If he were a shrewd competitor, Djokovic would have kept his mouth shut and let players complete their 14-day lockdowns without any practice on an actual tennis court. After all, players in worse form is a boon for him. Yet he wrote in asking for better conditions for them. That seems like a pretty considerate thing to do.
But the way people have been reacting to these requests has been interesting to watch. Nick Kyrgios called him a “tool.” Scroll through Twitter or Facebook and you’ll find people castigating Djokovic and his requests.
Various media outlets in Australia have also been calling his requests “Demands” and the claim has been repeated credulously across radio shows, articles, and TV segments. This is how it probably started: someone somewhere in an editorial room decided to brand Djokovic’s suggestions as “demands” to increase traffic/get more eyeballs on their content. The claim was then repeated again and again until it became the dominant narrative. I suppose that’s one way of riling up your readers and viewers. A few hours after the hoopla, Tennis Australia CEO Craig Tiley clarified that they were just “suggestions” and not “demands” as every outlet was reporting.
Instead of saying of the suggestions: “Ok, 1, 2, 3 are not going to happen, perhaps he has a point on 4, 5,6—and they could potentially be achieved safely,” it’s been: “Djokovic is a tool!” “What an idiot!” “Privileged tennis player!” The discourse has been very strange to observe.
I guess it’s important to keep in mind that some Australians have been frustrated with the government here for being so slow in repatriating Australians stuck abroad… and the media circus around the arrival of foreign players and their whiny behavior isn’t exactly helping that situation. Fears are also high that ushering in hundreds of international players could lead to another breakout in Melbourne.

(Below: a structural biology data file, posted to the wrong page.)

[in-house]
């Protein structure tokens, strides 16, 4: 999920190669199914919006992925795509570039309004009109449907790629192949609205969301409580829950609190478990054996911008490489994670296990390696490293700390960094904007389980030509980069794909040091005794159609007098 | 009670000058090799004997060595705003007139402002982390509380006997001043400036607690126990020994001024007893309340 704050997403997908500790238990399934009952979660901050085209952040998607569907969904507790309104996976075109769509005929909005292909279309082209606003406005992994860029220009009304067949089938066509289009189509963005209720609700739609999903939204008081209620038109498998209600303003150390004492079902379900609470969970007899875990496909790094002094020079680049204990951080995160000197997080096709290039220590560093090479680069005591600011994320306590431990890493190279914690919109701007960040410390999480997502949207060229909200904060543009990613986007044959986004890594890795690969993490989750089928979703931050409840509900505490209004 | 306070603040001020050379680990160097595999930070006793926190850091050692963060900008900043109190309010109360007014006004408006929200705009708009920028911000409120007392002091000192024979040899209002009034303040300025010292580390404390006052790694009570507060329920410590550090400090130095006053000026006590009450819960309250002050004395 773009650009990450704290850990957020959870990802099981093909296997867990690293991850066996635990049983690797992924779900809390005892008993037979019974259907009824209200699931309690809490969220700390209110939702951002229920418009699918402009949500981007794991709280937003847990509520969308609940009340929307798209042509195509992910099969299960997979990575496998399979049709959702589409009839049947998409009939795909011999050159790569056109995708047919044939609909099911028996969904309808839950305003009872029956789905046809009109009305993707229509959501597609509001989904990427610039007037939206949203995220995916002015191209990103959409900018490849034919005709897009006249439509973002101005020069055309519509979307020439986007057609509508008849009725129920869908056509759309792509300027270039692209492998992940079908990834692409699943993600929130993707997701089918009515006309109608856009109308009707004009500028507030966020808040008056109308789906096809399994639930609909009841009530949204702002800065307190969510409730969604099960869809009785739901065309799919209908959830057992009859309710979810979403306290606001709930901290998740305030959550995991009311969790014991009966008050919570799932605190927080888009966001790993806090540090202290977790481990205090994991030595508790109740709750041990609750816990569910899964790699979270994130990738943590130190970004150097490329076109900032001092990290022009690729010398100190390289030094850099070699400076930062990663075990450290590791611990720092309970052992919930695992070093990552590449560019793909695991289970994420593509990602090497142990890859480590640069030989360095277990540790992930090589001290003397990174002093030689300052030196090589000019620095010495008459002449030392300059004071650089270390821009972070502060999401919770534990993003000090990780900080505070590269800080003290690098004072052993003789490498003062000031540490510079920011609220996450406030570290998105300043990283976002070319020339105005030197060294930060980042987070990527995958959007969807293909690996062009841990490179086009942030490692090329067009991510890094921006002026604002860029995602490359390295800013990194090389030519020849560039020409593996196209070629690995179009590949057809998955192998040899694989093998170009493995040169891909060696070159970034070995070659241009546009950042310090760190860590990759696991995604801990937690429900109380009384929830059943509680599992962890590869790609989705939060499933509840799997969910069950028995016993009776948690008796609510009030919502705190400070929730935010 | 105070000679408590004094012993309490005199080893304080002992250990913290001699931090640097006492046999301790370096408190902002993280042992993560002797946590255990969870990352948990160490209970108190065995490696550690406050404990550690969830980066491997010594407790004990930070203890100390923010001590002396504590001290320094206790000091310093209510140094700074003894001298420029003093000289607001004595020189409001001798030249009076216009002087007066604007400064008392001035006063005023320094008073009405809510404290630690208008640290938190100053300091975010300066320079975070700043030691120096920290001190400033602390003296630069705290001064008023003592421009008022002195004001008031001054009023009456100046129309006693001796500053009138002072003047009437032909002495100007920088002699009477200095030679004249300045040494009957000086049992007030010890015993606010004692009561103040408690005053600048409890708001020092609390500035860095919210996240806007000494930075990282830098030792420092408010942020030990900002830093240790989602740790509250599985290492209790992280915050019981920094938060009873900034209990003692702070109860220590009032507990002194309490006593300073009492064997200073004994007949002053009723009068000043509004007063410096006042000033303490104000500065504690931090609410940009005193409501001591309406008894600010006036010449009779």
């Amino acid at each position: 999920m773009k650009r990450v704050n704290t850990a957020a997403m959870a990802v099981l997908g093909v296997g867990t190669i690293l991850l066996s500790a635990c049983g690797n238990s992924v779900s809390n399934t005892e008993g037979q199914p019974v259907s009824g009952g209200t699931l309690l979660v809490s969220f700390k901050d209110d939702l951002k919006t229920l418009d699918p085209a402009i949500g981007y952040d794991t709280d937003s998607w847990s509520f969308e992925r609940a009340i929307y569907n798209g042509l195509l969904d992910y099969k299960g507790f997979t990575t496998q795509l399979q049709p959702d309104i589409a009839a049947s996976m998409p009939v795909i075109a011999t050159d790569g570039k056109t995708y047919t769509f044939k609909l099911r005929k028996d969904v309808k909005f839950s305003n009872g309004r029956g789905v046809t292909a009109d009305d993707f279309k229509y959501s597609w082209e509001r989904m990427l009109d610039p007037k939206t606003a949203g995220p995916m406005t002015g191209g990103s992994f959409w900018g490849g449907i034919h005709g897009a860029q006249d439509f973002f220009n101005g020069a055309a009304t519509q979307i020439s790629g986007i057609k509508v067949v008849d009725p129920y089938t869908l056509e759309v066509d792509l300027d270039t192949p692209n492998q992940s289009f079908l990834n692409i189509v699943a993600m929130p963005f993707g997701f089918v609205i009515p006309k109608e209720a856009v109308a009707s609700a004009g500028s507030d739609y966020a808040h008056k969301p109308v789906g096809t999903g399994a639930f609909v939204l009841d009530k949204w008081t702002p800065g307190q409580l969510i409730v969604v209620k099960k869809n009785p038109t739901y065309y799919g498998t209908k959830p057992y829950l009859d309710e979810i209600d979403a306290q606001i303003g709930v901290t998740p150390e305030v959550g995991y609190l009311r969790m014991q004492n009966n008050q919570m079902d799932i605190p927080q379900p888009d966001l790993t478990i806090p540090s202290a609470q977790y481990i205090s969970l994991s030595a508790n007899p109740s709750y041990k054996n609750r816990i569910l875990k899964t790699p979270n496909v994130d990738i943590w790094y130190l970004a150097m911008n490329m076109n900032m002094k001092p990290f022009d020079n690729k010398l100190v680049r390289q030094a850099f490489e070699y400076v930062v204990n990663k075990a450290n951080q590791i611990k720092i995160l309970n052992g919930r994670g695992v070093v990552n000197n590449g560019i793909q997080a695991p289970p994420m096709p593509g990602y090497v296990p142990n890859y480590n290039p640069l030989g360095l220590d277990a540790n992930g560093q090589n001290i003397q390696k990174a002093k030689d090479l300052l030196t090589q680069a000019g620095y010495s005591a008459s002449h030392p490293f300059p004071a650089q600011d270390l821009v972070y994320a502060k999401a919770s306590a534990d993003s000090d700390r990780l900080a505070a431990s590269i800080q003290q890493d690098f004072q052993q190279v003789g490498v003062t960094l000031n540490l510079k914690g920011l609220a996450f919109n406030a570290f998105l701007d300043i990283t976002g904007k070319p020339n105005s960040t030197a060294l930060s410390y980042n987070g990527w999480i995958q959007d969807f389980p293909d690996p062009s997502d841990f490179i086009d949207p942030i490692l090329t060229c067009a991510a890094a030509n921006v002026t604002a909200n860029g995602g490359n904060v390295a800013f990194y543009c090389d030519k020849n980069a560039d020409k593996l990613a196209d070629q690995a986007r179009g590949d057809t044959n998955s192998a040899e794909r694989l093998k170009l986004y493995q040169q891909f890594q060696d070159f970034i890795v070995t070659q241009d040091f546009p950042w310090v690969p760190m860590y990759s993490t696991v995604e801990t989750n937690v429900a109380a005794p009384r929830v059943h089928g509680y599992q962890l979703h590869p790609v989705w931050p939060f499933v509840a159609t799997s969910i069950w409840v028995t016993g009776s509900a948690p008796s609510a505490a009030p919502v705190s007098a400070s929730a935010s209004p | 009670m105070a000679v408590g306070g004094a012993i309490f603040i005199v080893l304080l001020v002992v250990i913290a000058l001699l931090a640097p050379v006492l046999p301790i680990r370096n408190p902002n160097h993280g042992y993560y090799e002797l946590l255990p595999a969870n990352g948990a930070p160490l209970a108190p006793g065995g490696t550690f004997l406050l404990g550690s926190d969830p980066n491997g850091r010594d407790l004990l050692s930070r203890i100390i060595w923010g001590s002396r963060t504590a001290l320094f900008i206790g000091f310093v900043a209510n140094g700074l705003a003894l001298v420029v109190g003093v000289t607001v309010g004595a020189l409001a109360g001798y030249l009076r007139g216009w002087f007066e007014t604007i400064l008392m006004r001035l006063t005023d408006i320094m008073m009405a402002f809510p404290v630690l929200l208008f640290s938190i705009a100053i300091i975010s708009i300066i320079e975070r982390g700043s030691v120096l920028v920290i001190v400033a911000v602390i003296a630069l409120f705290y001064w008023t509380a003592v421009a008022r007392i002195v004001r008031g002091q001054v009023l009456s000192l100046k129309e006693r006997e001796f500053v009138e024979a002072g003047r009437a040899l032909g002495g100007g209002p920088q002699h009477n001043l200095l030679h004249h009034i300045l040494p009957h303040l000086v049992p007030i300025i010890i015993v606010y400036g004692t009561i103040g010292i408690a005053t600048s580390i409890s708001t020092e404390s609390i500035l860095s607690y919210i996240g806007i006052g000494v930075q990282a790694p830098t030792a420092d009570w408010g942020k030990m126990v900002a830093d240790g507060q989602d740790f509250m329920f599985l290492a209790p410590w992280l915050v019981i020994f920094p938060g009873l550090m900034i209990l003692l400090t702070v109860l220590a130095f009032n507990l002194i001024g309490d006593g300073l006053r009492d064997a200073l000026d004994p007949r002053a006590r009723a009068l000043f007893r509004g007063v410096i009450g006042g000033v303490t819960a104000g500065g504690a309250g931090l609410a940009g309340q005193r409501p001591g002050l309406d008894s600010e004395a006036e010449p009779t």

By the way, I’m not saying that Djokovic is above reproach. Certainly there are things you can criticize him for. I’m only pointing out that the conversation surrounding him often seems untethered to reality and based on personal animosity. Which I find odd.
Djokovic released a statement on Wednesday in response to the media’s reaction.
Surviving civil war with a tracksuit and a tennis racquet
You and I can head to the courts, lace up our $100+ dollar shoes, pull out our fancy graphite racquets from their expensive bags, and play on perfectly maintained facilities.
For Samuel Jalloh it was different. He grew up in the slums of Freetown, Sierra Leone without electricity, slept on cardboard, and his father wanted him to have nothing to do with tennis.
At the age of six, he was offered up for adoption to his landlord in exchange for a reduction in rent for his family. It was a mixed experience, filled with cruel whippings. He escaped that situation at the age of nine, and when his parents separated, he moved into his mother’s new home—right next to the tennis courts.
His tennis journey started there. First, he learned to play with a “board bat”—a literal wooden board with a handle attached—, and then he got good enough to play nationals in Sierra Leone. Samuel competed barefoot.
Based upon his performances, he was approached by a national coach and things seemed to be looking up… but then, Sierra Leone, which had been in the midst of a civil war, tore itself apart. He saw his best friend die in front of him after being shot in the chest.
He decided then, almost as a tribute to his friend, that he would devote himself to becoming a professional tennis player
Samuel’s story is moving, fascinating, and a reminder that it’s a privilege to be able to head to the tennis courts, crack open a fresh can of balls, and play without any worries. It’s something I personally take for granted—which maybe I need to work on.
I encourage you to listen to Samuel’s journey, which details his transition to adult life, coaching, and to check out his book, How Tennis Saved My Life. Samuel also runs a foundation that aims to help young, underprivileged athletes succeed in tennis and other sports.
Here are the upcoming tournaments that we can look forward to:
- Murray River Open (ATP 250)—31st Jan–6th February
- Great Ocean Road Open (ATP 250)—31st Jan–6th February
- ATP Cup—1st February–5th February
- Gippsland Trophy (WTA 500)—31st Jan–6th February
- Yarra Valley Classic (WTA 500)—31st Jan–6th February